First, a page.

Movie Man Mike drops by with a review.

Gifted (B-).  Chris Evans is probably best known for his roles as Captain America in the Avengers movies or as Johnny Storm in the Fantastic Four series.  He has gotten some lower-profile roles in other films and, in my view, has proven that he’s more than an action figure actor.  He turned in a solid performance in the film Snowpiercer.  He’s proven himself again in Gifted.

This is a film about a highly intelligent and adorable little girl—Mary Adler (played brilliantly by Mckenna Grace, Independence Day: Resurgence)—who presents something of a challenge to her Uncle Frank.  Uncle Frank just wants Mary to have a normal childhood, which is something his mother deprived Mary’s mother from having.   But Mary’s intellect is far above average, and that quickly comes to the attention of Mary’s teacher, who pushes to have Mary put in a more challenging educational environment.  The push to harness Mary’s intellect creates a conflict that threatens the close bond Mary and Frank have forged.  At times the story seems somewhat contrived, but Mary’s charm, along with the superb dialogue and an unexpected resolution of the conflict, make the film well worth the investment of your time.


(500) Days of Summer

A second opinion from Movie Man Mike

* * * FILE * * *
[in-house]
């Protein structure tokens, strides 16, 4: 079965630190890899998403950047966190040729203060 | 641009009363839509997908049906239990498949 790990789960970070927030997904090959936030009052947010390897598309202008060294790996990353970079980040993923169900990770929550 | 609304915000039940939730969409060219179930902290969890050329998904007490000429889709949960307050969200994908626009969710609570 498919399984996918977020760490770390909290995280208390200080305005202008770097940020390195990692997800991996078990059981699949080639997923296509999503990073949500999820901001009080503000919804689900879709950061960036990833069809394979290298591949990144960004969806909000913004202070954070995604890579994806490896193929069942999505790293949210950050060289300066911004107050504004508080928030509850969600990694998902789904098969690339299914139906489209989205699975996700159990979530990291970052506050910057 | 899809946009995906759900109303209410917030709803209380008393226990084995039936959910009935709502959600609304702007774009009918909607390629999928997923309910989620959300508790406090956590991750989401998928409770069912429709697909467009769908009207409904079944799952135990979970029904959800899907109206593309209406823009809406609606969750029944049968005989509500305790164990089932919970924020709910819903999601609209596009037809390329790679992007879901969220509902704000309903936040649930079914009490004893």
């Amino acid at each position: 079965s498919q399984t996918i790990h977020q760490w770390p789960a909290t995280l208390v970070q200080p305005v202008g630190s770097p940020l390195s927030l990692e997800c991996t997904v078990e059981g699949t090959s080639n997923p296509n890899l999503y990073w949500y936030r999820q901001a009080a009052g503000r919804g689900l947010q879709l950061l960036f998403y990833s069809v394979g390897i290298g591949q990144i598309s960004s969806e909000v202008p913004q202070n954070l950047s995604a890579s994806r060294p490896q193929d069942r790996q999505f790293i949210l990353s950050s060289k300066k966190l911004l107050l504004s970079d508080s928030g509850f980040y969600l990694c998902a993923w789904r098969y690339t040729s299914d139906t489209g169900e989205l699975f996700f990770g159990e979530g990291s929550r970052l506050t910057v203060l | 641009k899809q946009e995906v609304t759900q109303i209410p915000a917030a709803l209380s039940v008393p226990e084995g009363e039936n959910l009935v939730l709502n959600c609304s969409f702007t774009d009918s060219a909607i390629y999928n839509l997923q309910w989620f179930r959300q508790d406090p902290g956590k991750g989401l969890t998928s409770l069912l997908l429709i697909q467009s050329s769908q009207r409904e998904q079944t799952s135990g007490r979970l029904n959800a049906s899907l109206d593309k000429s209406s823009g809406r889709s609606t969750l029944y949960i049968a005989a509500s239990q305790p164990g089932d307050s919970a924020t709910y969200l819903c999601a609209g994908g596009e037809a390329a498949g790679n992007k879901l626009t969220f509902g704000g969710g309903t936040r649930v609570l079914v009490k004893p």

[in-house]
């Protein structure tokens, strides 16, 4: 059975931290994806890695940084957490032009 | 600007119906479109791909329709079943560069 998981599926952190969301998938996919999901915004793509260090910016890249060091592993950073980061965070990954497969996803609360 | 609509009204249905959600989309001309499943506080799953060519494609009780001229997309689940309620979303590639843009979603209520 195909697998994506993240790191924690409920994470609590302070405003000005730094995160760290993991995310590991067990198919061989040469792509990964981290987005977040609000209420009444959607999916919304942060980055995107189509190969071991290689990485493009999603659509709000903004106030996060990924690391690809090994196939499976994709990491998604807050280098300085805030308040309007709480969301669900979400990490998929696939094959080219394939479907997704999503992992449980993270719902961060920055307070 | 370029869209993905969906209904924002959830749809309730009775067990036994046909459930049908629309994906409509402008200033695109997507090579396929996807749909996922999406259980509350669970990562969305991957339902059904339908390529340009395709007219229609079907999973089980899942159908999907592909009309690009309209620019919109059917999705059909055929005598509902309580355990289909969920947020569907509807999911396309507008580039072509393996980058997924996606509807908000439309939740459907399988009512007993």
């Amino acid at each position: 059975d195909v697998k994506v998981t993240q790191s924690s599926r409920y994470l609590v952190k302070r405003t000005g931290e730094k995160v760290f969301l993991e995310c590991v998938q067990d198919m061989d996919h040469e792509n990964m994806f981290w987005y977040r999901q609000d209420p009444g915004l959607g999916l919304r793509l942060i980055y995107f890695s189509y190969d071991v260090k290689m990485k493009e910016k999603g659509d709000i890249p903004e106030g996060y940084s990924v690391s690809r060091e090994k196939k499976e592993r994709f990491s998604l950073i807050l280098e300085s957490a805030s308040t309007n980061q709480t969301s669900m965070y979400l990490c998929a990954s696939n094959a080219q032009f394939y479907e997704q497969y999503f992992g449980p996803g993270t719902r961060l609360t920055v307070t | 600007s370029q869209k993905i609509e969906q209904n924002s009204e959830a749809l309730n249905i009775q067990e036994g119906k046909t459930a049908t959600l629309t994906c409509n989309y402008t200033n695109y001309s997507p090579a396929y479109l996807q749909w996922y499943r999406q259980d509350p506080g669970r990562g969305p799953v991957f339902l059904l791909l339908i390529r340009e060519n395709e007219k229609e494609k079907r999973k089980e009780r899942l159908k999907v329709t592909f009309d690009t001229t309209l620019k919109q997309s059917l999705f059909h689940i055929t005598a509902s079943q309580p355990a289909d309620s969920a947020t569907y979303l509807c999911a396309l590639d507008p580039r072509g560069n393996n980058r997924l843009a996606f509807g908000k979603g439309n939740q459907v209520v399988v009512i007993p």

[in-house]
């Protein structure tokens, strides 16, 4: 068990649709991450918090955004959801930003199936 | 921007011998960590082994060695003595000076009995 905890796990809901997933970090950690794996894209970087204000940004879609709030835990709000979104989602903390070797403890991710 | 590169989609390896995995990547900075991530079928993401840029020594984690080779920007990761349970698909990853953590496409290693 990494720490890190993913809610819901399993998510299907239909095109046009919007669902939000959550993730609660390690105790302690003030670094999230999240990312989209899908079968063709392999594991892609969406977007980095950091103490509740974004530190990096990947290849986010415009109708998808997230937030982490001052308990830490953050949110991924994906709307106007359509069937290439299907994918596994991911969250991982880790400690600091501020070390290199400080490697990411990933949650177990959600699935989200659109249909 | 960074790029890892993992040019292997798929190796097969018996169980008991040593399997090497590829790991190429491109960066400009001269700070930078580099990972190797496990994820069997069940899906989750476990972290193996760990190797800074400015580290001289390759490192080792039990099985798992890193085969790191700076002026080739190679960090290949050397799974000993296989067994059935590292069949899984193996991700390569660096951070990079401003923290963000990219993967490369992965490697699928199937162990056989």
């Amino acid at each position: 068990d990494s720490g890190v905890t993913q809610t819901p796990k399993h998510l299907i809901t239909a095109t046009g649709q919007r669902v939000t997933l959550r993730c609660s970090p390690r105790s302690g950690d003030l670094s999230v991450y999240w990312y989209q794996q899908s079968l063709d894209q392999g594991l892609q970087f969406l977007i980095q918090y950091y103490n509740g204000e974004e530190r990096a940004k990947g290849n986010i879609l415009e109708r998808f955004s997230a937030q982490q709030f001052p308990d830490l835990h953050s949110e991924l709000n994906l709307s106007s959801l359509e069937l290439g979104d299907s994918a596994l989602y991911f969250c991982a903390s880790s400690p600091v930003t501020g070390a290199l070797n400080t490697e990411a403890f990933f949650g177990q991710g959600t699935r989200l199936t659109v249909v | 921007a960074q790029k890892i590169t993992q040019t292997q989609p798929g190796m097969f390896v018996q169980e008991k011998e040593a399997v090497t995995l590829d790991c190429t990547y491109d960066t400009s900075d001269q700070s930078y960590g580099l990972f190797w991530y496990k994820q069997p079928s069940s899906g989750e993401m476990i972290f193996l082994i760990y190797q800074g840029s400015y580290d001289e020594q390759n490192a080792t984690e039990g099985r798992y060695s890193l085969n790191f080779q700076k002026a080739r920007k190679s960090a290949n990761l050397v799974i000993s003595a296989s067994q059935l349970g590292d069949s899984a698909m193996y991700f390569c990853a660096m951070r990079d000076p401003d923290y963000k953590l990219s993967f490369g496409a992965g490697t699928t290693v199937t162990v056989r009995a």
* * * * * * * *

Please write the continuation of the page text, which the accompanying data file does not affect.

(500) Days of Summer (B). This movie gives you a pretty good picture of the highs and lows of relationships. After watching it, I had to see if it was written by a male, and yes, it was (Scott Neustadter and Michael Weber). The movie definitely presents the point of view of Tom Hansen, a young 20-something guy who gave up his dream of being an architect and went to work for a greeting card company. There, he met Summer Finn and fell head-over-heels for her. The story is full of charm and wit. Joseph Gordon-Levitt (Looper) has great comic timing as Tom Hansen and Zooey Deschanel (Yes Man) plays an intriguing and mysterious Summer Finn. It’s this mysterious part that caused me to wonder if the film was written by a male. We never really see what it is that motivated Summer Finn and her actions seem almost too mysterious, as if the writers didn’t quite understand her themselves and didn’t know how to write her character. I have no doubt that some of the mystery is intentional on the writers’ part because there’s a convenient story overlay to explain it, but I also wonder if they based the character on someone they met and couldn’t ever figure out. In any event, it’s an entertaining film and worth the price of admission. If you’ve had a recent breakup, I am not sure this is the film for you, but then again, it might be just the ticket to help you move on.